There is no question that music is evocative -- with it, humans wring out saturated souls, dripping across concert halls, in motel rooms, around dying fire pits. I believe that a central reason for music's power is harmony. A cappella melodies can be poignant, but they soar when swept up in harmony's airstream. Harmony is context. It can echo mournfully under a melody, flutter above a heavy refrain, or thunder with a patriotic anthem. I suppose that's why I am so infatuated with harmony -- it empowers me to take something beautiful and expound on it. With harmony, I can support, equip, soften, sharpen, highlight.

That's what humans are made to do. That explains why passionate, blended music moves the human heart. After hearing an insightful speech, people exclaim, "That really touched a chord in me," because chords signify a perfect fit, an impressive and logical wholeness. I do not make sense alone. I ring true when supported, equipped, softened, sharpened, highlighted by those I love. I am complete only when upheld by the community around me. What would life be like if I couldn't ask for advice over cappuccinos, argue political policy until three a.m., have Leslie edit my writing, or slip a note into someone's mailbox? I think it would become monotonous and self-indulgent, like song after song of one solitary melody with no accompaniment.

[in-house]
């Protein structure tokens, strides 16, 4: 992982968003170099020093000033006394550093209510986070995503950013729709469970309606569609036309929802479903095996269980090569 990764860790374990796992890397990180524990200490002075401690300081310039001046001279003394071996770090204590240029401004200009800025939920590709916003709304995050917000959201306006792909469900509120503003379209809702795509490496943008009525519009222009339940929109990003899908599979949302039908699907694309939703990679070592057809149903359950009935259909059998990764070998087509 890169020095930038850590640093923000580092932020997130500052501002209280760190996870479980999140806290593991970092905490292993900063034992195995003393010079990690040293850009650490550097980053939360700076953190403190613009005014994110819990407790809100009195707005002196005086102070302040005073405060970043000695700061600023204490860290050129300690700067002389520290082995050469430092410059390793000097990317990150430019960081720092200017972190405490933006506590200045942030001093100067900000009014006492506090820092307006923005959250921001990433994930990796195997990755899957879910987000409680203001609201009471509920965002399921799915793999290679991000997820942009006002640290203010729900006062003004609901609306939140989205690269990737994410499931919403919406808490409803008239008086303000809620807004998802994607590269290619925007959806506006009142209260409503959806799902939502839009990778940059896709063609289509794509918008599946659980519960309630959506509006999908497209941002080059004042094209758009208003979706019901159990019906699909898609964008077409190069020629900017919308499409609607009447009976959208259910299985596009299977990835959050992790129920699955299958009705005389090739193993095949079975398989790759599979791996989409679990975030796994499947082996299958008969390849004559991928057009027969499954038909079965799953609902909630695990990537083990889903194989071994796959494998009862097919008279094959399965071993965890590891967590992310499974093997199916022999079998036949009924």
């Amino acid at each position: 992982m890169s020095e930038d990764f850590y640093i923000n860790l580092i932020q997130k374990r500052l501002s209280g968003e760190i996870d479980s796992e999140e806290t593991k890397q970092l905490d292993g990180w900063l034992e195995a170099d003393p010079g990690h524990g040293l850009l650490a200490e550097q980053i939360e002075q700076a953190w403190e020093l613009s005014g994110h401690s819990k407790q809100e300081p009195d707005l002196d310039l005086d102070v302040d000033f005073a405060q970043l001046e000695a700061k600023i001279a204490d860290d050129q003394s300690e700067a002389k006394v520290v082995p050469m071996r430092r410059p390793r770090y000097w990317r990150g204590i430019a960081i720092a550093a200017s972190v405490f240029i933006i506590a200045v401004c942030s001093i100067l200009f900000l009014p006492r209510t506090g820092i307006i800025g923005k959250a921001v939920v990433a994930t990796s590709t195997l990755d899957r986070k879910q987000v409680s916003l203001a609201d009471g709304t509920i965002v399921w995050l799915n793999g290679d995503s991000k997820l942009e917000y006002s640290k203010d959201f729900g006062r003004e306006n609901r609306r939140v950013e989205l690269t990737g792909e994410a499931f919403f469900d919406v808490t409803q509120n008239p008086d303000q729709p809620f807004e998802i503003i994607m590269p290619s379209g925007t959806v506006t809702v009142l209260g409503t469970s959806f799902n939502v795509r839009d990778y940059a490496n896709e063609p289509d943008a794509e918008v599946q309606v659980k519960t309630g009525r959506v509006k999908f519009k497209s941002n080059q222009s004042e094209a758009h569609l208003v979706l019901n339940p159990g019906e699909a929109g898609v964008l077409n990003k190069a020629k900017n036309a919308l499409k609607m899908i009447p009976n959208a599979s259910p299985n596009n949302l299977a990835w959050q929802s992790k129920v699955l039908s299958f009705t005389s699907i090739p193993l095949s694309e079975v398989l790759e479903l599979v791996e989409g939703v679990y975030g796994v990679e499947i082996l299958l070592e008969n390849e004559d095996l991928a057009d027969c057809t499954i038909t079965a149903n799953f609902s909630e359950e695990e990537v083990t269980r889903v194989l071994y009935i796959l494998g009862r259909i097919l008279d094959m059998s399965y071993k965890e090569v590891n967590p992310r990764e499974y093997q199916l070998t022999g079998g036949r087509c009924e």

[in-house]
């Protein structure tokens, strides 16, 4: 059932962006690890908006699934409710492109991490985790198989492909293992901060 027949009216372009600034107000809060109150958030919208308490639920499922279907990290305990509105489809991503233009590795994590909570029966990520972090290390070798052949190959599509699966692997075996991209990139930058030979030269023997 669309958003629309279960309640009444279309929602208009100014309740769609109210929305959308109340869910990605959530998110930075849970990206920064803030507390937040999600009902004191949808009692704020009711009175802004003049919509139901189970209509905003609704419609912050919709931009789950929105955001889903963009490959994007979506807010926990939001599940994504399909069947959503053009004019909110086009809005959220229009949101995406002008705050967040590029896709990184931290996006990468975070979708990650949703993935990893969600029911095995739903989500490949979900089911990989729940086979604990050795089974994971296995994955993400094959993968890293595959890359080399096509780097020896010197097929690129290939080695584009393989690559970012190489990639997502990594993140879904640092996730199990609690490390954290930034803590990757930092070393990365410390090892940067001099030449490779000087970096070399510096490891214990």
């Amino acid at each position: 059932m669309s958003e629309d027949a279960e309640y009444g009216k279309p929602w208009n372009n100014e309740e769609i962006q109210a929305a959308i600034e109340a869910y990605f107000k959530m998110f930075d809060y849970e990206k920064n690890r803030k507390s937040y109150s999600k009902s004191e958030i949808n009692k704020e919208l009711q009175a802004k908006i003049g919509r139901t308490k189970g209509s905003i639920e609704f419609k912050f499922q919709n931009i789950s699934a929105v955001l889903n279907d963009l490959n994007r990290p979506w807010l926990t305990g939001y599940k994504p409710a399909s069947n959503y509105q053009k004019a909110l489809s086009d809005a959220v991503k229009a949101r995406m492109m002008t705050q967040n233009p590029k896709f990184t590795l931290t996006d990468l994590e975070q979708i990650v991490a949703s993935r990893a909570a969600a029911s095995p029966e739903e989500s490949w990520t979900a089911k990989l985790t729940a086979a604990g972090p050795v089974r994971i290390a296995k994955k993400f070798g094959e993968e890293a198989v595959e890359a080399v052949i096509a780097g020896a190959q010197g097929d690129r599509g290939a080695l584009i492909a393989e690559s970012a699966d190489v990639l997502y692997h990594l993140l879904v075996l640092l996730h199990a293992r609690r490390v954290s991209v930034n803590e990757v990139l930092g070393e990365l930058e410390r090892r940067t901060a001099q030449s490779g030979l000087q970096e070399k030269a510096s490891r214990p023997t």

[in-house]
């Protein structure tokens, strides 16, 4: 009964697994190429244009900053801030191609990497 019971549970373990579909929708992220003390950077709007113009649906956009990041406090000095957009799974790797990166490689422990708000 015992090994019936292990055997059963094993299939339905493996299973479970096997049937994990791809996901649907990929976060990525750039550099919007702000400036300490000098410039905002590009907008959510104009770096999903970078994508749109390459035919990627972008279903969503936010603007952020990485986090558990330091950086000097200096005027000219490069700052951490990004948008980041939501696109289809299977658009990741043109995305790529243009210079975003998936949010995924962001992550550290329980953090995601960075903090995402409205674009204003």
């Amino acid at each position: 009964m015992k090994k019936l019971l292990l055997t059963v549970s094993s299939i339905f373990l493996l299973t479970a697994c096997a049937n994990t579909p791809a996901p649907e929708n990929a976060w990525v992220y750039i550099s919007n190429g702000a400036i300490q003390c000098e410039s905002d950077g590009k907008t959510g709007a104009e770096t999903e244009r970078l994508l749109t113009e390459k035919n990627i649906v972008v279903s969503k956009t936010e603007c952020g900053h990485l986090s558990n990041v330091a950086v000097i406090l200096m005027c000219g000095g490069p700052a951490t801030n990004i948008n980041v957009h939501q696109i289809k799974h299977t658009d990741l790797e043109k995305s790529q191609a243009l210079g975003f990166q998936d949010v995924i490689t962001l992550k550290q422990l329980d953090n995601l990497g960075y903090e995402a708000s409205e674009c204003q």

If I'm not careful, I may end up holding someone's hand and prancing in a dandelion field. But I believe that harmony testifies to something universal. Singing a second or third part exhilarates me because it helps me mend what humans are created to mend. It "heals the wound, without undermining the privilege, of individuality," as C. S. Lewis wrote so beautifully. Humans are better together -- when multiple voices intertwine and create a collective sound. That's why I sing harmony. And I will continue to sing it forever.

©2008 by Kaitlin Dunnevant

Kaitlin Dunnevant grew up in Richmond, Virginia. She will graduate from Cedarville University in 2009 with a BA in English Education and a minor in music. She loves to write, especially short essays and poetry.